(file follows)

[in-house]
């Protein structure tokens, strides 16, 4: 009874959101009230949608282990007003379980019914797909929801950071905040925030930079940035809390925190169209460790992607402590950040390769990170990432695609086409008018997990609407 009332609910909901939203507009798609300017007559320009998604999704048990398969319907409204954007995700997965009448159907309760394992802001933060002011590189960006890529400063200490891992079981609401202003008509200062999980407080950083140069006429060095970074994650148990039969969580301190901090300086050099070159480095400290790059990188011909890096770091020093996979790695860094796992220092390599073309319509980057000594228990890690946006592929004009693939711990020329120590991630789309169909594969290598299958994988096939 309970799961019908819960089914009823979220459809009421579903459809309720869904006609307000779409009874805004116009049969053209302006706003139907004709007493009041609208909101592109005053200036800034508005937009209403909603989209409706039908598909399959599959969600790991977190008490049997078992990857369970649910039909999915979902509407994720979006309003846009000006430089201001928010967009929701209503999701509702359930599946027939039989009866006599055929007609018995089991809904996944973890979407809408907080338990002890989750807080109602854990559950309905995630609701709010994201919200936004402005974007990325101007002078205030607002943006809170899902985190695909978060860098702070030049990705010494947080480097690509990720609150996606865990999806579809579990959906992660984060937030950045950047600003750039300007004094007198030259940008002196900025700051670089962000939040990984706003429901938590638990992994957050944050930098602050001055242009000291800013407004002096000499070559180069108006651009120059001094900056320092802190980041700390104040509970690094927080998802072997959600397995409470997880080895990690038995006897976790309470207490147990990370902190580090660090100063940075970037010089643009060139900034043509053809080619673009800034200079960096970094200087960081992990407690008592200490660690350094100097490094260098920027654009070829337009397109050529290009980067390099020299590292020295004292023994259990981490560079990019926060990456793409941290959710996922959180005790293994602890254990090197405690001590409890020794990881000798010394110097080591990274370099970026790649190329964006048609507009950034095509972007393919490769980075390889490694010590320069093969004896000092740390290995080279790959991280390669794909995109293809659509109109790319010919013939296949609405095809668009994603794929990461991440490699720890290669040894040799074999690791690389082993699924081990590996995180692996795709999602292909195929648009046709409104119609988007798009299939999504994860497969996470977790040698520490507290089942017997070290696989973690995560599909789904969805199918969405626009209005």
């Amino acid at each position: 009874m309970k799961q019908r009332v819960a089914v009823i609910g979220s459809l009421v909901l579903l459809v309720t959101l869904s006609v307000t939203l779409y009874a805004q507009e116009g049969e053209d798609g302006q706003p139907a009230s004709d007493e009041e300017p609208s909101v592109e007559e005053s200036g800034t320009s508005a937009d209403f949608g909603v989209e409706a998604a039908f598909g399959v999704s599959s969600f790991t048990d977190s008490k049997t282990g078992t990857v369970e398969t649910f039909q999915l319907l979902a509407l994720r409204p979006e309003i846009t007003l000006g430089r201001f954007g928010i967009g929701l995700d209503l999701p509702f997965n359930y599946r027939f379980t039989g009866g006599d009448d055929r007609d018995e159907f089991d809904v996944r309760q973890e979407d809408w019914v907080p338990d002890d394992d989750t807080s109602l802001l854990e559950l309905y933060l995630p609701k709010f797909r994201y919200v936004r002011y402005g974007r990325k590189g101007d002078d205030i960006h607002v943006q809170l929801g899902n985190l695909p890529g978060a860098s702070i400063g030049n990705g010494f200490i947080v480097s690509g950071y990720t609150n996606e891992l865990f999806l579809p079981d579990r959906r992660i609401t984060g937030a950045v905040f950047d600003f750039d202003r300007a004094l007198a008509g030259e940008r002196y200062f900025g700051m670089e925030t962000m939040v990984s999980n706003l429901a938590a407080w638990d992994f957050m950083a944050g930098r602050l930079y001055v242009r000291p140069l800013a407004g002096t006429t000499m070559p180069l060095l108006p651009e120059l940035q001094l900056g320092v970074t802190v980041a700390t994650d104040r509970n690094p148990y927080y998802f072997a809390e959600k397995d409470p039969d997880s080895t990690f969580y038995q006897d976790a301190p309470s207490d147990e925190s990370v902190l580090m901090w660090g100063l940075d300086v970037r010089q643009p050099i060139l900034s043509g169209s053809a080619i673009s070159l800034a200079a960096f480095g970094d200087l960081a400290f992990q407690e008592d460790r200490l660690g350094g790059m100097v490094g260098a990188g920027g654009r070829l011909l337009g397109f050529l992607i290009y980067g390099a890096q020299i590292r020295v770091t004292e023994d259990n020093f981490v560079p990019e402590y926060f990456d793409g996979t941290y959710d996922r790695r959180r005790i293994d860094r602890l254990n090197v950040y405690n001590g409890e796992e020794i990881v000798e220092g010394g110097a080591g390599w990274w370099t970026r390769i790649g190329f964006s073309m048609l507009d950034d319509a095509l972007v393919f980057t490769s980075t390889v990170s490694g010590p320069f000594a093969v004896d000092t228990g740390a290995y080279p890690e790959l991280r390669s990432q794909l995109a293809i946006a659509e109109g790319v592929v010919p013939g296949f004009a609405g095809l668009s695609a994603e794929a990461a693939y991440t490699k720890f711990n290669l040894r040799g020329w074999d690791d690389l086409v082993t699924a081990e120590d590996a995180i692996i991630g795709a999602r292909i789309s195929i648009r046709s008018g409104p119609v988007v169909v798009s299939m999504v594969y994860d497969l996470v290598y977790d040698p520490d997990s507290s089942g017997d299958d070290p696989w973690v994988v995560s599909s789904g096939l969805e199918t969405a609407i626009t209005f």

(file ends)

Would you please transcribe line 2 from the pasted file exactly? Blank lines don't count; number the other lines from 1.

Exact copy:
């Protein structure tokens, strides 16, 4: 009874959101009230949608282990007003379980019914797909929801950071905040925030930079940035809390925190169209460790992607402590950040390769990170990432695609086409008018997990609407 009332609910909901939203507009798609300017007559320009998604999704048990398969319907409204954007995700997965009448159907309760394992802001933060002011590189960006890529400063200490891992079981609401202003008509200062999980407080950083140069006429060095970074994650148990039969969580301190901090300086050099070159480095400290790059990188011909890096770091020093996979790695860094796992220092390599073309319509980057000594228990890690946006592929004009693939711990020329120590991630789309169909594969290598299958994988096939 309970799961019908819960089914009823979220459809009421579903459809309720869904006609307000779409009874805004116009049969053209302006706003139907004709007493009041609208909101592109005053200036800034508005937009209403909603989209409706039908598909399959599959969600790991977190008490049997078992990857369970649910039909999915979902509407994720979006309003846009000006430089201001928010967009929701209503999701509702359930599946027939039989009866006599055929007609018995089991809904996944973890979407809408907080338990002890989750807080109602854990559950309905995630609701709010994201919200936004402005974007990325101007002078205030607002943006809170899902985190695909978060860098702070030049990705010494947080480097690509990720609150996606865990999806579809579990959906992660984060937030950045950047600003750039300007004094007198030259940008002196900025700051670089962000939040990984706003429901938590638990992994957050944050930098602050001055242009000291800013407004002096000499070559180069108006651009120059001094900056320092802190980041700390104040509970690094927080998802072997959600397995409470997880080895990690038995006897976790309470207490147990990370902190580090660090100063940075970037010089643009060139900034043509053809080619673009800034200079960096970094200087960081992990407690008592200490660690350094100097490094260098920027654009070829337009397109050529290009980067390099020299590292020295004292023994259990981490560079990019926060990456793409941290959710996922959180005790293994602890254990090197405690001590409890020794990881000798010394110097080591990274370099970026790649190329964006048609507009950034095509972007393919490769980075390889490694010590320069093969004896000092740390290995080279790959991280390669794909995109293809659509109109790319010919013939296949609405095809668009994603794929990461991440490699720890290669040894040799074999690791690389082993699924081990590996995180692996795709999602292909195929648009046709409104119609988007798009299939999504994860497969996470977790040698520490507290089942017997070290696989973690995560599909789904969805199918969405626009209005």